Bin workers at Thurrock Council are set to strike in protest at the installation of cameras on the refuse trucks which will livestream 360 degree images to the manager’s desk. It would appear that not only will the cameras monitor the workers, they could also be used to look at the homes of residents for any possible infringements of bin etiquette. This is coming on top of management not listening to the concerns of workers which has lead to a decline in morale. See here for the full story: Bin collectors in Thurrock to strike over ‘big brother style cameras’.

The signal the council are sending out with installation of cameras is that not only are the workers not to be trusted, it’s residents who can’t be trusted either. When every function a worker performs has to be monitored and recorded on a continuous basis, it inevitably leads to a decline in morale as bin workers lose the autonomy they have to collectively decide how to get the job done as efficiently as possible. When residents are also monitored like children for any infringements in bin protocol, it leads to a breakdown in trust between them and the council who are supposed to serve them. This breakdown of trust says a lot about where we are as a society, namely in a pretty bad place where social solidarity is replaced with mistrust and fear.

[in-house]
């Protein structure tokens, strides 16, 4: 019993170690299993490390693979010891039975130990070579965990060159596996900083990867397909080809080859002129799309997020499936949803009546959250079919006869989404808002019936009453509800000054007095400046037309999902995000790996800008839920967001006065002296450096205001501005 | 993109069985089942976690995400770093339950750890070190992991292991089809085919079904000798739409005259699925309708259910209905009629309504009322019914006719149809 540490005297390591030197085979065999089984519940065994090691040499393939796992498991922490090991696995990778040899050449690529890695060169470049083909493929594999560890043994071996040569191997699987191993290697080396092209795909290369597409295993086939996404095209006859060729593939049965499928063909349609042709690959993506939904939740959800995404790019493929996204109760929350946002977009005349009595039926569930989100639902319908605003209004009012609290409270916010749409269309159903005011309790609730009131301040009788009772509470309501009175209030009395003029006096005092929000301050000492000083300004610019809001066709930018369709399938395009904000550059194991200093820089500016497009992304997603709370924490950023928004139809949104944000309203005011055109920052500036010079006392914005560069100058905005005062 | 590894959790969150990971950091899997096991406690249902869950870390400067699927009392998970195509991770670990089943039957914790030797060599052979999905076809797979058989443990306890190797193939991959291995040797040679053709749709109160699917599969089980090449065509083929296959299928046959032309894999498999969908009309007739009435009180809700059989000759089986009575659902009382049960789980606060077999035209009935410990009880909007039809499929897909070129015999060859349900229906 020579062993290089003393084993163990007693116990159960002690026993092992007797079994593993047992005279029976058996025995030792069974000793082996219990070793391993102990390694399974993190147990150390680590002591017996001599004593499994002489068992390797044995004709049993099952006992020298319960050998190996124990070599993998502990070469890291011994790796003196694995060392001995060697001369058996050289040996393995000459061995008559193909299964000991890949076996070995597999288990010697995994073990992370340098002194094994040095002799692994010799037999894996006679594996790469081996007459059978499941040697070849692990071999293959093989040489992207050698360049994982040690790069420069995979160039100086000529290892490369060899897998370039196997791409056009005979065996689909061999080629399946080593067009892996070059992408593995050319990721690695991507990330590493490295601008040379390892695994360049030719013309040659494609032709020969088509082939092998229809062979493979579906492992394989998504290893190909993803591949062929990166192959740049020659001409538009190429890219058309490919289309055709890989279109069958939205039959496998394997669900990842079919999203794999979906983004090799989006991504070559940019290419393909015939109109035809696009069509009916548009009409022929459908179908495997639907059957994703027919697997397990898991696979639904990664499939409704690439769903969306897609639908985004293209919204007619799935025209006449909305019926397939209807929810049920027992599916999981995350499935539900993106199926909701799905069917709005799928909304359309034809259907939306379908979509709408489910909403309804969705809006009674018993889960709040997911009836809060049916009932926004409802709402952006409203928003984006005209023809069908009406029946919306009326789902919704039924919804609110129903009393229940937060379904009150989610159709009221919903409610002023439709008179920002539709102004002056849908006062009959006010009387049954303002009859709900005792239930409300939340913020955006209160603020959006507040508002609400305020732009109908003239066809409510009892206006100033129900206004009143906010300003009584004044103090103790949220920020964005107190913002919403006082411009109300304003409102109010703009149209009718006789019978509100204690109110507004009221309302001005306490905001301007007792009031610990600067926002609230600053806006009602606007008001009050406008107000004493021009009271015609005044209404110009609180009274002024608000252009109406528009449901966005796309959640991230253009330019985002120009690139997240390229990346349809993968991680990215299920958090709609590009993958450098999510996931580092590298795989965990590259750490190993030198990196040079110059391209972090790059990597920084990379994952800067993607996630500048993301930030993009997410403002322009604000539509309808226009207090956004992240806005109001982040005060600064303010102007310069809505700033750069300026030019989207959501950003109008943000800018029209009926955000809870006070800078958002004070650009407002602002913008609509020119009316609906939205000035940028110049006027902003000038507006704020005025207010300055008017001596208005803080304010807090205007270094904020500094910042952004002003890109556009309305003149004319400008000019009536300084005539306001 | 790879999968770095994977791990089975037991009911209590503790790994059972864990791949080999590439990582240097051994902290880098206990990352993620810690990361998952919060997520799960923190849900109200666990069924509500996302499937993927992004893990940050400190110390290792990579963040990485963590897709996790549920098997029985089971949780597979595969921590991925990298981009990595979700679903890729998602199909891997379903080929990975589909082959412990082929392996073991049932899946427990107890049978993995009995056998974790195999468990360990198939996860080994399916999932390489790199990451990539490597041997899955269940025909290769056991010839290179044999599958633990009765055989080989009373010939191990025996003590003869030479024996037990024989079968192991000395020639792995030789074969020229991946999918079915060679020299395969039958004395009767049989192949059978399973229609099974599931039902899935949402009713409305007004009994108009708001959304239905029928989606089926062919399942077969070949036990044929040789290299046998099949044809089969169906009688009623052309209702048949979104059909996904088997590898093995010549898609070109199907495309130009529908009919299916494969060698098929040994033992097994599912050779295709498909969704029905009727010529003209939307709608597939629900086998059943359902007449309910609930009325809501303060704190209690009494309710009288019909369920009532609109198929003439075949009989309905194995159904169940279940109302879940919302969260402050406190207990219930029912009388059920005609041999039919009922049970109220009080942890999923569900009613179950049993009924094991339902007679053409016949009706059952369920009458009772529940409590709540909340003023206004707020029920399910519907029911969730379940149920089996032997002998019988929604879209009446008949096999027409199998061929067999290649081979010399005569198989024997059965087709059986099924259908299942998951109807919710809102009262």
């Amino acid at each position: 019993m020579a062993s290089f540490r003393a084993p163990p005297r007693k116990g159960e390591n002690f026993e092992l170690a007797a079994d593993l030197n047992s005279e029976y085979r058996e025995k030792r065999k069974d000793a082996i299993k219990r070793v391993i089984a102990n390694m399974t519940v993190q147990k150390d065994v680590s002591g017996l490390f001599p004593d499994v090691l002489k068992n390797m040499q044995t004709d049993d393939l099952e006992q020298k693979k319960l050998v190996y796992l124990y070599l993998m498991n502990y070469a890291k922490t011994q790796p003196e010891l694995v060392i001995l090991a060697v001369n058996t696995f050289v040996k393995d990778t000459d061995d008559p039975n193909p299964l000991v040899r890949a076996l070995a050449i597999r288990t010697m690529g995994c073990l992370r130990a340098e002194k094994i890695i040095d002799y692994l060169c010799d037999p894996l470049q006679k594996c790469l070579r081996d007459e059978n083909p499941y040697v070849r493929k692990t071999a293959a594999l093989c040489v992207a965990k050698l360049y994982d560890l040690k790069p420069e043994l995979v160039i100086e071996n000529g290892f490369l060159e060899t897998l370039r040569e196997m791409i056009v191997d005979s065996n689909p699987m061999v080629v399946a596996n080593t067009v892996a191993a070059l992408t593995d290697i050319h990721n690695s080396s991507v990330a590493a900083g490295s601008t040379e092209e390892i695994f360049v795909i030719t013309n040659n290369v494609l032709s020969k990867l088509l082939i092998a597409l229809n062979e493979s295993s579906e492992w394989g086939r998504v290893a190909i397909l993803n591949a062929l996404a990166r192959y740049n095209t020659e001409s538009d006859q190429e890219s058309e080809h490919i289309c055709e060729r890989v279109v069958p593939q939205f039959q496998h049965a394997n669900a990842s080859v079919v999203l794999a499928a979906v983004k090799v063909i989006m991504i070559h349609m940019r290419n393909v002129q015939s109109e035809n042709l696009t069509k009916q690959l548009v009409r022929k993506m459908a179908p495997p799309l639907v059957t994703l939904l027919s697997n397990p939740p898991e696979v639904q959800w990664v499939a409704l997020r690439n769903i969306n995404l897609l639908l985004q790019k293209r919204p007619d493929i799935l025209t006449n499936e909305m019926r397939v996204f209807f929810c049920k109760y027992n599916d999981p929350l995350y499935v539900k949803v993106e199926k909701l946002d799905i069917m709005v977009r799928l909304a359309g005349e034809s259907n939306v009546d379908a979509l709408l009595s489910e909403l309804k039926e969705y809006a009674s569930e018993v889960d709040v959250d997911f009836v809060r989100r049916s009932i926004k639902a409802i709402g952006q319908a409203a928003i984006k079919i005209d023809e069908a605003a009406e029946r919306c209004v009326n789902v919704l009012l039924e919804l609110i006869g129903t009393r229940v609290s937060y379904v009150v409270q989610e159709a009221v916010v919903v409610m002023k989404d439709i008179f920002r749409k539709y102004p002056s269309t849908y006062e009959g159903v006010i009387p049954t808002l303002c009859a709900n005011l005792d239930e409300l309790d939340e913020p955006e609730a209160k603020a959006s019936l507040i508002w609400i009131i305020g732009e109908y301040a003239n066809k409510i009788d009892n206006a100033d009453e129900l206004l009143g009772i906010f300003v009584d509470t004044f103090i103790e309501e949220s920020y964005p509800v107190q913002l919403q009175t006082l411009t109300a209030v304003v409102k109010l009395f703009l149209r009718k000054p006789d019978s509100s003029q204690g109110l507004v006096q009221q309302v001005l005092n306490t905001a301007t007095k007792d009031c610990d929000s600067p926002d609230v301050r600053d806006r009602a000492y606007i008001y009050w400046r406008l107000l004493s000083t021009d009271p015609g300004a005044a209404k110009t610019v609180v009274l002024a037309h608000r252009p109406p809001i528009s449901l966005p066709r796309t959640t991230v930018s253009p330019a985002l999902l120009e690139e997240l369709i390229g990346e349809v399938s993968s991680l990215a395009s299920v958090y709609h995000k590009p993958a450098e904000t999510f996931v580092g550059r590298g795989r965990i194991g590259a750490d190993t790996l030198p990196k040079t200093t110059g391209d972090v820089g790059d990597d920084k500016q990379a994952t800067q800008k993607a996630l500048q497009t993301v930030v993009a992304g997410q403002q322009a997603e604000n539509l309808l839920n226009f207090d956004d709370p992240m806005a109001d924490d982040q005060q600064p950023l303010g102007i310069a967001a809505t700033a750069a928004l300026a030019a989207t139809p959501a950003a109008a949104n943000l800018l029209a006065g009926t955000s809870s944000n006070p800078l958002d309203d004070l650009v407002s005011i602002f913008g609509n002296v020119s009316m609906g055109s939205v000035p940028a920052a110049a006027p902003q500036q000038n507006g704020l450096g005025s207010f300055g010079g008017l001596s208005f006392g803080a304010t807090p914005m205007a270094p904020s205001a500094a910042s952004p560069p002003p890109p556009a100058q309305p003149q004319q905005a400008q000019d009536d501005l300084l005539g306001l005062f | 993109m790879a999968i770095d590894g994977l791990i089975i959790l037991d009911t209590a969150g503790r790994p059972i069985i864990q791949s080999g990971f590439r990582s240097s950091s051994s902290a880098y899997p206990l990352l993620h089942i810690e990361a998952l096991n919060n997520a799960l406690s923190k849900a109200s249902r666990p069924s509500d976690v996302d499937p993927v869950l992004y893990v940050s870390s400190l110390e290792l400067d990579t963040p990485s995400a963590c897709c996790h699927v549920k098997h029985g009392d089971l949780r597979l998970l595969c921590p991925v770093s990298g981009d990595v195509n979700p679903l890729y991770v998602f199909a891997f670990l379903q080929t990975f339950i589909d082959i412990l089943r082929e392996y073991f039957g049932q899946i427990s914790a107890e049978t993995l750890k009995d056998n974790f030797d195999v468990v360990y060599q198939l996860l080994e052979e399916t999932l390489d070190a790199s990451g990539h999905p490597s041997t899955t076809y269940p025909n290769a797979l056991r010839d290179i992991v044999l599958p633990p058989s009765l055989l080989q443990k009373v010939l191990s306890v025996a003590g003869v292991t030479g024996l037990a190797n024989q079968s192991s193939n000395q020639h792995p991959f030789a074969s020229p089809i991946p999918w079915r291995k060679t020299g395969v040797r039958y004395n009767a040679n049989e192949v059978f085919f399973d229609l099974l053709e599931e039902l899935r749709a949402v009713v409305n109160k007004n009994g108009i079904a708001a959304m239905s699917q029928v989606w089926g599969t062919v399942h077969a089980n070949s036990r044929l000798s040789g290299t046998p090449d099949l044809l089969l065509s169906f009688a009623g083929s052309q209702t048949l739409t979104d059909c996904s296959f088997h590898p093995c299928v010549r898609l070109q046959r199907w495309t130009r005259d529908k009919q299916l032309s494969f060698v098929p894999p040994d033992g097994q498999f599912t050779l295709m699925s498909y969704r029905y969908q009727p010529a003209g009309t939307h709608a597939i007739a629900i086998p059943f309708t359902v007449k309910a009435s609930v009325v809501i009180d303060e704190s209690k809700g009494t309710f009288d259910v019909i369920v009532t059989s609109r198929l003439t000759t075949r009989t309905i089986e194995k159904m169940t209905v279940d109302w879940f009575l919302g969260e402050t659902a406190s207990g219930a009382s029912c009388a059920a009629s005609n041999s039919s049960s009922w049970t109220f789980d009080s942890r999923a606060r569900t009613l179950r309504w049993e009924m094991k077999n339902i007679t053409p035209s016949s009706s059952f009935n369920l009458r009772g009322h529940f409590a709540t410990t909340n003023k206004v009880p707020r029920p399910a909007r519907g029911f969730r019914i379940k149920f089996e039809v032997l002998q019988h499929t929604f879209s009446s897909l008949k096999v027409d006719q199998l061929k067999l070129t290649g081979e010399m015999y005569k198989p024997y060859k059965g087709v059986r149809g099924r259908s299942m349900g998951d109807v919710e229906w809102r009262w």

We offer our unconditional support to the striking bin workers. Sure, people are going to be inconvenienced but that’s the whole point of a strike – to get the point across that society cannot get by without the labour of a key group of workers. A few days of the trash not being collected will hopefully make people appreciate what the bin workers do and show them the respect they deserve for a dirty, physically demanding job. In an ideal world, that would go beyond appreciation to active solidarity. However, we do not live in an ideal world – we live in an atomised, dysfunctional one so there’s a lot of work to do to build that solidarity.